The main application for FIR filters in the live sound industry is in speaker processors such as the Lake Contour.  Provided you can tolerate some signal delay (think in terms of 5 - 15 ms) you can produce dramatic improvements in terms of - phase, impulse and magnitude response …. and best of all sound quality, especially if Mr Gunness has been involved ;-)

Peter
« Last Edit: April 19, 2011, 05:55:10 am by Peter Morris »
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Bennett Prescott

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Re: FIR vs IIR
« Reply #4 on: April 18, 2011, 11:49:39 pm »

The main application for FIR filters in the live sound industry is in speaker processors such as the Lake Contour.  Provided you can tolerate some signal delay (think in terms of 5 - 15 ms) you can produce dramatic improvements in terms of - phase, impulse and magnitude response …. and best of all sound quality, especially if Mr Gunness has been involved.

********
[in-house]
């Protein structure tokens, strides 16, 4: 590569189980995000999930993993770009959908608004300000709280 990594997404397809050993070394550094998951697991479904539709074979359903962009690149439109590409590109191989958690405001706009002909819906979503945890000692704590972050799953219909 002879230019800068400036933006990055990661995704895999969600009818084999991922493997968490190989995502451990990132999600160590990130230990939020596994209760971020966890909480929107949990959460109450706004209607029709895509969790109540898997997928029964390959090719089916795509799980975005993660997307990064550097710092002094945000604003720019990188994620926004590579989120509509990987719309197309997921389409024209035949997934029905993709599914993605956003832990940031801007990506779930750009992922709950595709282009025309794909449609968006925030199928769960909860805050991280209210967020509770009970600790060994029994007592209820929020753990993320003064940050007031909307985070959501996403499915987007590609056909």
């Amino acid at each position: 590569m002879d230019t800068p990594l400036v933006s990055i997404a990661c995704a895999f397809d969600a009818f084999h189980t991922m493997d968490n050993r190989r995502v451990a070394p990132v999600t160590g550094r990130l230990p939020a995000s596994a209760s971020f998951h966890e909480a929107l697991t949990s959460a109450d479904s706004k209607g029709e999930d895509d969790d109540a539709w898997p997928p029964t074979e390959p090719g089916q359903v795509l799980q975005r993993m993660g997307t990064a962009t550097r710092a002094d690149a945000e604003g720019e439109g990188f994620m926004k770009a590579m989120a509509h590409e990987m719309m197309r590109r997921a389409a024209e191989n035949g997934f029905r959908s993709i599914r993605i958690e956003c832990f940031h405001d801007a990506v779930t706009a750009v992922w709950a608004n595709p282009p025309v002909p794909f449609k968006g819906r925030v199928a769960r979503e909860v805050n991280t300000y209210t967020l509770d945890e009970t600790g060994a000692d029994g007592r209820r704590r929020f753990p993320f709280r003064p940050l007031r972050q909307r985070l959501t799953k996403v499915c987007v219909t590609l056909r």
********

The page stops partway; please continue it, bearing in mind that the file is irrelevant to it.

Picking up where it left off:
Think in terms of <2ms! If you want to use FIR filtering to do work at low frequencies (say below 800Hz) sure you'll have to pay those kinds of time penalties, but conventional IIR filters are great at those frequencies so use them where they work just fine and don't pay the time penalty. Most of the stuff that FIR can do that IIR can't (or at least not practically) is a higher frequency phenomenon, so you don't need to pay such a steep time penalty.
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Peter Morris

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Re: FIR vs IIR
« Reply #5 on: April 19, 2011, 06:10:31 am »

The main application for FIR filters in the live sound industry is in speaker processors such as the Lake Contour.  Provided you can tolerate some signal delay (think in terms of 5 - 15 ms) you can produce dramatic improvements in terms of - phase, impulse and magnitude response …. and best of all sound quality, especially if Mr Gunness has been involved.

Think in terms of <2ms! If you want to use FIR filtering to do work at low frequencies (say below 800Hz) sure you'll have to pay those kinds of time penalties, but conventional IIR filters are great at those frequencies so use them where they work just fine and don't pay the time penalty. Most of the stuff that FIR can do that IIR can't (or at least not practically) is a higher frequency phenomenon, so you don't need to pay such a steep time penalty

The minimum time that a Lake Contour/ LM26 etc. allows for the implementation of a FIR filter is 1.25 ms in 3 way mode, and 3.15 ms in 4 way mode, add to this a couple of ms for “normal” DSP latency. That gives you a total of between 3 to 5 ms as a minimum.